|Publication number||US5923419 A|
|Application number||US 08/876,796|
|Publication date||Jul 13, 1999|
|Filing date||Jun 16, 1997|
|Priority date||Jun 16, 1997|
|Publication number||08876796, 876796, US 5923419 A, US 5923419A, US-A-5923419, US5923419 A, US5923419A|
|Inventors||Alan E. Thomas|
|Original Assignee||Insight Control Systems International|
|Export Citation||BiBTeX, EndNote, RefMan|
|Patent Citations (15), Non-Patent Citations (3), Referenced by (20), Classifications (6), Legal Events (8)|
|External Links: USPTO, USPTO Assignment, Espacenet|
1. Field of the Invention
The subject invention concerns automated inspection systems and, more particularly, automated systems for optically inspecting workpieces having concave surfaces or internal cavities as herein described.
2. Description of the Prior Art
Various types of systems for the inspection of workpieces having concave surfaces or internal chambers or cavities are known in the prior art. Examples of such devices include containers, molds, closures, caps, lids and items with concave surfaces as well as other similar structures. Such workpieces with internal cavities or concave surfaces are generally referred to herein as "recessed workpieces" or "workpieces with recessed surfaces."
Some known inspection systems such as illustrated in U.S. Pat. Nos. 4,733,973 and 4,899,573 are based on pressurization or physical measurement such as shown in U.S. Pat. Nos. 5,604,442; 5,558,233 and 5,532,605; and 5,388,707. Other types of inspection systems such as described in U.S. Pat. Nos. 4,791,287; 4,778,999; and 5,365,084 have relied on various types of optical schemes to inspect discrete items such as containers as well as web-type goods such as sheets of plastic or fabric.
Some optically-based automated inspection systems have employed a camera to image the inside of the item being inspected. However, such inspection systems did not work well with items of certain types as, for example, closures in which internal threads or other design features tended to obstruct the image of the recessed or internal surface of the closure, particularly in the vicinity of the seal.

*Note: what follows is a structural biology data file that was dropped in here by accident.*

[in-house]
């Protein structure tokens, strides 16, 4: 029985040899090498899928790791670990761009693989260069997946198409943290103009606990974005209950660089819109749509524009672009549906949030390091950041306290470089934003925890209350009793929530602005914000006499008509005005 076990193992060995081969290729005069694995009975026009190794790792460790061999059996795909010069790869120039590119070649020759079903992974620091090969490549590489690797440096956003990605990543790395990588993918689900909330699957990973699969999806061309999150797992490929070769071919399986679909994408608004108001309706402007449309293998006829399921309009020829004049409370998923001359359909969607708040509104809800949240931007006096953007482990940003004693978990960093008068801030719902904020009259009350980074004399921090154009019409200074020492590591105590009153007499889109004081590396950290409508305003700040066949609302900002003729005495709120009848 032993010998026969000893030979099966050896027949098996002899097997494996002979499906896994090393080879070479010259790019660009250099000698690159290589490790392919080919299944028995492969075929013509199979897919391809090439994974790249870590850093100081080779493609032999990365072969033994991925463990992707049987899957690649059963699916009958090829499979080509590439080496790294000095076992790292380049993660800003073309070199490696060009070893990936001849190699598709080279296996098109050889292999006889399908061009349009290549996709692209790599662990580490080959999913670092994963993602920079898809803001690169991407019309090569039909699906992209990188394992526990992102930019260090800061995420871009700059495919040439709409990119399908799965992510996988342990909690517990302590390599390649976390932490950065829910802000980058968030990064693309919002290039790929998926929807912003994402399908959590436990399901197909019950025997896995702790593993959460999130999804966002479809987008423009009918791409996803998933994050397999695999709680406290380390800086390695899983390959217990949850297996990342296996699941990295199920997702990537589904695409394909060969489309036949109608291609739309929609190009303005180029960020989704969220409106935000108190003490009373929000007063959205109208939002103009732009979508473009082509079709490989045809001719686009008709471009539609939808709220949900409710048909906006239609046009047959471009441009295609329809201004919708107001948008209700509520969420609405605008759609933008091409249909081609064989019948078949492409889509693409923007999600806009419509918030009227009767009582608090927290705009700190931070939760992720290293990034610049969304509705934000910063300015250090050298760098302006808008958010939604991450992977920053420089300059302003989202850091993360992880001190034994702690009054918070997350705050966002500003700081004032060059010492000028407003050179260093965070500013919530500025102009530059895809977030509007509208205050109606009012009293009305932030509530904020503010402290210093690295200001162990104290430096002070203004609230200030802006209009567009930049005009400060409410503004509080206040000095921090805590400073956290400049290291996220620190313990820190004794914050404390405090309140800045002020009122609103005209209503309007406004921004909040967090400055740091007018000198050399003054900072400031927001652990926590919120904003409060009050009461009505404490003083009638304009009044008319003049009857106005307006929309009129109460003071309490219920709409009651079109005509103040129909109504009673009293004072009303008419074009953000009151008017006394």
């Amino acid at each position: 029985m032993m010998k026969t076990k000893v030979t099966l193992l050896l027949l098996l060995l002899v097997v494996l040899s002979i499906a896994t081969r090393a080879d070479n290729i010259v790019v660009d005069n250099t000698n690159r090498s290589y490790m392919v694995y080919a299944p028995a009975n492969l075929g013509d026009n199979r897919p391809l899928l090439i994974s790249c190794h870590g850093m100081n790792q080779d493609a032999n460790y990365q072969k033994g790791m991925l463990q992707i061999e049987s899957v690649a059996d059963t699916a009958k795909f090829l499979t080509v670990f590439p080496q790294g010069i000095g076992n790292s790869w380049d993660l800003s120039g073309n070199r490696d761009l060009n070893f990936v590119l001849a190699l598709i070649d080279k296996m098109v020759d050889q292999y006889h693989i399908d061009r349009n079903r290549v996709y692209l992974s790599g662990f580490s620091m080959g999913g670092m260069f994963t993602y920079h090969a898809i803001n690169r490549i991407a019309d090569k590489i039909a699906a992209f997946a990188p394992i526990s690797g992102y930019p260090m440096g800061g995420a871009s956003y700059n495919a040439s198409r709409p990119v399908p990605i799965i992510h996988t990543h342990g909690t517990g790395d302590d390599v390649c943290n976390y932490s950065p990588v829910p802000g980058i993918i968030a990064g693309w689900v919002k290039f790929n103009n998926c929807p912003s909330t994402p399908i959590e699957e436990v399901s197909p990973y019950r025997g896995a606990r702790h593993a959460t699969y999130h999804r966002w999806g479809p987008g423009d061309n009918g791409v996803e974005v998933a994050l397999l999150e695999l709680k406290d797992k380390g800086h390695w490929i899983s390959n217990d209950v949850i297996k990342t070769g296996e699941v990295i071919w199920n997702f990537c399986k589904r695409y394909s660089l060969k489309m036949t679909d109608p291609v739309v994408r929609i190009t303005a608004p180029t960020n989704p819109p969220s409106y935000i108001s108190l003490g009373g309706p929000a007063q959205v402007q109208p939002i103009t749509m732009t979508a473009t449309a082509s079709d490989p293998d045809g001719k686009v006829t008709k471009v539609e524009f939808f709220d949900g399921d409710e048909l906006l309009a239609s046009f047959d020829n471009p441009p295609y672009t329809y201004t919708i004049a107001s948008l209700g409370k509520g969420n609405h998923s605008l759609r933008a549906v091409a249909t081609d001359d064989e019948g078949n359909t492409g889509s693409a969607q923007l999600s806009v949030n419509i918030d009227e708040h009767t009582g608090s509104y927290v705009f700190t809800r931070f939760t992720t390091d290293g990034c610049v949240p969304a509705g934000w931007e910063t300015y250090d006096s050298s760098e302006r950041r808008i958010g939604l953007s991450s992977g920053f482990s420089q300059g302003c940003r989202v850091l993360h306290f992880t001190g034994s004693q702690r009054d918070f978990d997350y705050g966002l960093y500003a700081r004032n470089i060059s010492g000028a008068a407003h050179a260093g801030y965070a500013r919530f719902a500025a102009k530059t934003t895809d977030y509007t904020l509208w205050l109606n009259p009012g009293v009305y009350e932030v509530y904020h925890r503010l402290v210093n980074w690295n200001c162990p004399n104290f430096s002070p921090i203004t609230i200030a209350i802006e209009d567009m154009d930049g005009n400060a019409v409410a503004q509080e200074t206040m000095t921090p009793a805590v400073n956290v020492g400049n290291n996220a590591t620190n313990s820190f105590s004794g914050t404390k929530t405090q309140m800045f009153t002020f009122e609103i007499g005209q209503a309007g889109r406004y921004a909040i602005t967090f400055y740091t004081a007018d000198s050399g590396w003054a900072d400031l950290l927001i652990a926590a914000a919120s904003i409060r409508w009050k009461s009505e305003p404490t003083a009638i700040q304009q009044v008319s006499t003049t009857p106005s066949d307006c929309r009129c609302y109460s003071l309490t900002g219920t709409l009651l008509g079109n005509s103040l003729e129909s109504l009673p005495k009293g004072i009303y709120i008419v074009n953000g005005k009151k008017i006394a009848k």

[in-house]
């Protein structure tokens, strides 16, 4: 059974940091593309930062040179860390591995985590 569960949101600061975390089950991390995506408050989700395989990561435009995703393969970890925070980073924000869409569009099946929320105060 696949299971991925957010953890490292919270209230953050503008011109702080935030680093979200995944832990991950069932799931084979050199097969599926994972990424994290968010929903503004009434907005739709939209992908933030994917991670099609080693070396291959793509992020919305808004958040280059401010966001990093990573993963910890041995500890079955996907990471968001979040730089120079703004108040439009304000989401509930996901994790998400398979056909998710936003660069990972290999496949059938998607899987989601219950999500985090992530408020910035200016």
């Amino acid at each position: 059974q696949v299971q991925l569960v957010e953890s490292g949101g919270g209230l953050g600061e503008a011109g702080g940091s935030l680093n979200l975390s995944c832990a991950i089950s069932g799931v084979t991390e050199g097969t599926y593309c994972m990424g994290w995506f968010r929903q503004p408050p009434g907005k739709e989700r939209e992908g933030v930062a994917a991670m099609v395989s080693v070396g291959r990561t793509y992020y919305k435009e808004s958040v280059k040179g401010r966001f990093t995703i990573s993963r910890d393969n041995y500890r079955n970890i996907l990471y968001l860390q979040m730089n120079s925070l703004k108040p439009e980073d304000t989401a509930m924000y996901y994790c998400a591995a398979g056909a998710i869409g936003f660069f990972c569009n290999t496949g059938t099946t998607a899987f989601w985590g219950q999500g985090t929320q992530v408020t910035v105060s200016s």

To overcome some of the difficulties of camera imaging, some prior art inspection systems have employed multiple cameras with overlapping fields of vision. However, these systems were mechanically complicated and presented difficulties with image integration.
Such camera arrangements have been adequate for some circumstances where the recessed surface was substantially larger than the lens or where the light transmissivity of the workpiece was sufficient to illuminate the regions of concern. However, these prior art systems were not successful in all applications. For example, to provide illumination, prior art systems have sometimes used backlighting techniques. When the workpiece was opaque or sufficiently non-transmissive to light, backlighting techniques were not effective in illuminating the recessed surface. Indeed, in some applications it was found that backlighting could actually obscure the defects that were being sought.
Wide aperture or "fish eye" lenses have generally not been used in applications where the size of the lens was substantially equal to or even greater than the size of the recessed surface that was being inspected. In those applications it was found that the lens tended to block the illumination of the recessed surface. Consequently, the recessed surfaces could not be illuminated sufficiently to allow the recessed surface to be adequately imaged.
Accordingly, in the prior art there existed a need for an improved optical inspection system that could inspect recessed surfaces that had openings that were relatively small in comparison to the size of lenses that were generally used. In particular, there was a need for a system that could employ a wide angle lens to inspect such relatively small recessed surfaces.
In accordance with the subject invention, a method and system for optically inspecting the recessed surface of a workpiece through a camera and lens assembly wherein an illumination system has an annular light source that is located concentrically around the camera and lens assembly. The annular light source provides diffused light through a continuous gap between the lens and the workpiece to illuminate the workpiece. This illumination system provides diffused light in response to input control signals from a controller. A computer provides the output control signals to the controller in response to video signals from the camera.